Published by BBC NEWS - 6th March 2024
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Three health workers seeking compensation

Nearly 70 healthcare workers with long Covid will take their fight to the High Court later to sue the NHS and other employers for compensation.

The staff, from England and Wales, believe they first caught Covid at work during the pandemic and say they were not properly protected from the virus.

Many of them say they are left with life-changing disabilities and are likely to lose income as a result.

The Department of Health said “there are lessons to be learnt” from Covid.

The group believe they were not provided with adequate personal protective equipment (PPE) at work, which includes eye protection, gloves, gowns and aprons.

In particular, they say they should have had access to high-grade masks, which help block droplets in the air from patient’s coughs and sneezes which can contain the Covid virus.

But the masks they were given tended to be in line with national guidance.

I first met Rachel Hext in September 2022, as part of a BBC Panorama documentary on long Covid among NHS workers.

Ms Hext, who is 36, has always insisted that she caught Covid in her job as a nurse in a small community hospital in Devon.

She tells me she loved her work, but now feels like she has lost her career.

“It’s devastating. I live an existence rather than a life. It prevents me doing so much of what I want to do. And it’s been four years.”

Her list of long Covid symptoms includes everything from brain fog and extreme fatigue to nerve damage, and deafness in one ear.

Long Covid, a chronic condition following a Covid infection, affects an estimated 1.9 million people in the UK and can lead to heart palpitations, joint pain and concentration problems.

Many people, including those in this group, say their symptoms have left them disabled.

Rachel Hext wearing an oxygen mask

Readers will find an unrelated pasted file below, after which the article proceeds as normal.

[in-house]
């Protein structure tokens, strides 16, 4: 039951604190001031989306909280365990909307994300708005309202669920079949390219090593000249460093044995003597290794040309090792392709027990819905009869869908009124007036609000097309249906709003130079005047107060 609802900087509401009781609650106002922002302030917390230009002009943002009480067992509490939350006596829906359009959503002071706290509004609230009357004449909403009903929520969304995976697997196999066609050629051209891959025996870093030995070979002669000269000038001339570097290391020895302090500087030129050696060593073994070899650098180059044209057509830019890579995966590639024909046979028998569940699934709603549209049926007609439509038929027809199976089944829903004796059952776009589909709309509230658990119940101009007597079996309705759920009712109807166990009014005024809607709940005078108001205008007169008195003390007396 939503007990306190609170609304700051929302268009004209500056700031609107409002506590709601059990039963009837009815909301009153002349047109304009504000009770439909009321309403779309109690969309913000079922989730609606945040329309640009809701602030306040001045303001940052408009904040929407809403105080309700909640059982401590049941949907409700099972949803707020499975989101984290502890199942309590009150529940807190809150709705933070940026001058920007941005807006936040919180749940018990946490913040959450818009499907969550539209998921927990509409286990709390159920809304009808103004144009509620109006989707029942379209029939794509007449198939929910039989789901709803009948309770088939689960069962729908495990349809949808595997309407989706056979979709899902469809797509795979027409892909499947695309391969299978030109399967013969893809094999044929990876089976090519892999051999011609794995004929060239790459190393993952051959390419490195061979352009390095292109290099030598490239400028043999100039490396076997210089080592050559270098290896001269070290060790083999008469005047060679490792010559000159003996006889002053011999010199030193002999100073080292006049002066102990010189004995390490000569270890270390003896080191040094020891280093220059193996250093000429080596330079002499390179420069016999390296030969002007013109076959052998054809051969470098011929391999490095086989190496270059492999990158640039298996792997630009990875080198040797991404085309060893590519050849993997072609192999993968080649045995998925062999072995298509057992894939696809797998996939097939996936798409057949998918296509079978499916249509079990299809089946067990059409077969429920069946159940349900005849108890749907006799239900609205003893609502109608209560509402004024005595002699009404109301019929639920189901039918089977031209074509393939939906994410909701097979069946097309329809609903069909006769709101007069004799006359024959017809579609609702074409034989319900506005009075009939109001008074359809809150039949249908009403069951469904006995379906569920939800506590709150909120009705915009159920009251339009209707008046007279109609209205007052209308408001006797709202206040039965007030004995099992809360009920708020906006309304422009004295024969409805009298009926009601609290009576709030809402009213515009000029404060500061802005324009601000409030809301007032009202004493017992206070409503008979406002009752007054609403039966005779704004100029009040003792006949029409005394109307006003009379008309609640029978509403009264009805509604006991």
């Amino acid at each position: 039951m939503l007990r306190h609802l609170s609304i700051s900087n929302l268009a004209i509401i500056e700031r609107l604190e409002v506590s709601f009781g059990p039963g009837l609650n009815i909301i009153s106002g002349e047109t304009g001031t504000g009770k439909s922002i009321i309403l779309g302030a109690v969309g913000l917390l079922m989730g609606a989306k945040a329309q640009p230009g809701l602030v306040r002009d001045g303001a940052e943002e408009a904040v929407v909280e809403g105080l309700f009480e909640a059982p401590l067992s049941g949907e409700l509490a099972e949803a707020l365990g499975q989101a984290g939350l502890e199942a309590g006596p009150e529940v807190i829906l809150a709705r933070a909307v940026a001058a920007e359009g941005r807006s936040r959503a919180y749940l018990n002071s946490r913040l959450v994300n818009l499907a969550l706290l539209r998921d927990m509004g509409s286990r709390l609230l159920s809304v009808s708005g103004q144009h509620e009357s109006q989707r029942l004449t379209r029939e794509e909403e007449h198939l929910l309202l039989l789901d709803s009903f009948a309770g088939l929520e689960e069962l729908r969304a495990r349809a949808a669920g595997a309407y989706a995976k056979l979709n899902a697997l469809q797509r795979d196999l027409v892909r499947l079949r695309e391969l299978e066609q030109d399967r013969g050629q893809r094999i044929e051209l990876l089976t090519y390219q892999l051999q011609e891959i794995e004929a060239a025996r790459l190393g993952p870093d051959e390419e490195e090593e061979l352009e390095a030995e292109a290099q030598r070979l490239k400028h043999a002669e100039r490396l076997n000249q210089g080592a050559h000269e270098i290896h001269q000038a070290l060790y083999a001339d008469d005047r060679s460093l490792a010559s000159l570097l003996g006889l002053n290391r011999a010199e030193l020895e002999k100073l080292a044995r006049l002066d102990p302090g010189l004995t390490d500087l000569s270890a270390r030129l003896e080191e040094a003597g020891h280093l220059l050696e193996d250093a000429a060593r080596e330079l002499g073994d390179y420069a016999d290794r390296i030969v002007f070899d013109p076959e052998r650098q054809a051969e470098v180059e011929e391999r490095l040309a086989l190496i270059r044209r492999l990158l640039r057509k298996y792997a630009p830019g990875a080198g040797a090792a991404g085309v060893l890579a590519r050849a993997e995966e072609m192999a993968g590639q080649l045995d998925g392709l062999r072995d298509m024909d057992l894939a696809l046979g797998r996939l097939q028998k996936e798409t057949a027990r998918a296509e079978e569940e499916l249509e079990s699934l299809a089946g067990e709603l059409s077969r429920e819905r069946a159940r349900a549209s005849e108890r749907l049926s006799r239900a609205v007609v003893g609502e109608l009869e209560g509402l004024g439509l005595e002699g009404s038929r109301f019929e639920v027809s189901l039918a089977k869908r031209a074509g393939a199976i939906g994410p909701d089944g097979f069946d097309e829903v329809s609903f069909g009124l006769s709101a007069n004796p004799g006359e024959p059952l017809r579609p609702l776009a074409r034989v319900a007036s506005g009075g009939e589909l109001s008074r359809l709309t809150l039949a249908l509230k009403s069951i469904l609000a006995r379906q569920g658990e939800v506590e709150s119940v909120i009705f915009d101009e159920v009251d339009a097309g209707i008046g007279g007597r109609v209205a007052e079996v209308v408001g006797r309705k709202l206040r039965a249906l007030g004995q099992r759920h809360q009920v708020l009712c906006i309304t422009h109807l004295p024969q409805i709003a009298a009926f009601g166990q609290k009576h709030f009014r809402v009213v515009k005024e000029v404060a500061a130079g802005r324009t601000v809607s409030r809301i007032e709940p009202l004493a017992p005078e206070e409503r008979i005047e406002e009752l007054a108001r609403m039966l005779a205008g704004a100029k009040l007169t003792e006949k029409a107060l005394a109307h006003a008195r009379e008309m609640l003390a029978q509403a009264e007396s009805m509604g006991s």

Similar stories

Members of the group each say long Covid has destroyed their lives. A number of them can only manage to work reduced hours.

Peter Easton, 41, is among this group – he worked in emergency theatres in Cardiff.

Julie Taylor, who’s 45, was a community nurse in Hull.

During the pandemic they had different jobs to Rachel, but their stories are similar. They are all convinced they caught Covid at work.

Mr Easton says he had “amazing” health before the pandemic. He loved running – often half-marathons or 10k races.

“Now, I get up, take the kids to school. I come home and I sit on the chair with a heated blanket because that helps my legs. Another thing is, I can’t deal with the cold,” he says.

“That’s it. That is my life. I’ve tried going back to work. I just can’t.”

Peter Easton

Image source, Peter Easton

Ms Taylor’s experience echoes this – she says she used to do 12 gym classes a week. However, she now considers herself as disabled.

Asked why they want to sue their employers, they all give a similar response.

“We were not protected while working on the frontline, while doing our jobs,” Ms Taylor says.

She wants an acknowledgement and an apology.

Mr Easton also wants someone to take responsibility – but says there is a financial aspect too.

He said he estimates he would have earned about £1.5m during his working life, which he believes will now not be possible.

Ms Hext, too, feels she has been robbed of a chunk of her career: “I had 30 years of working life ahead of me. And now I don’t…I’m really sad that it’s come to this.”

‘Quite harrowing’

The group members are trying to sue their individual employers – which are mostly NHS trusts in England, some Welsh health boards and some other health providers.

Ms Hext, Ms Taylor and Mr Easton’s employers all told the BBC that they are not allowed to go into details because of the legal case. But they stress that the health and wellbeing of staff is a priority.

Solicitor Kevin Digby, who represents more than 60 members of the group, describes their case as “very important”.

He says: “It’s quite harrowing. These people really have been abandoned, and they are really struggling to fight to get anything.

“Now, they can take it to court and hope that they can get some compensation for the injuries that they’ve suffered.”

Respirator mask

The High Court hearing on Wednesday will be the first stage in this process, which the group hopes will lead to a full trial in 2025 or 2026.

And on the horizon, another group of health workers is looking for compensation. But they are not ready to go to court yet.

A Department of Health and Social Care spokesperson said the government acted to save lives and prevent the NHS being overwhelmed during the pandemic and was committed to learning from the ongoing COVID-19 inquiry.

“We have always said there are lessons to be learnt from the pandemic,” said the spokesperson. “We will consider all recommendations made to the department in full.”

It is not known how many health workers are off sick due to long Covid. However, Panorama last year estimated it to be between 5,000 and 10,000 in the UK. That figure was based on official data for Northern Ireland and Scotland.

Unions such as the Royal College of Nursing and the British Medical Association have called on the government to improve financial and workplace support for health staff affected by long Covid.

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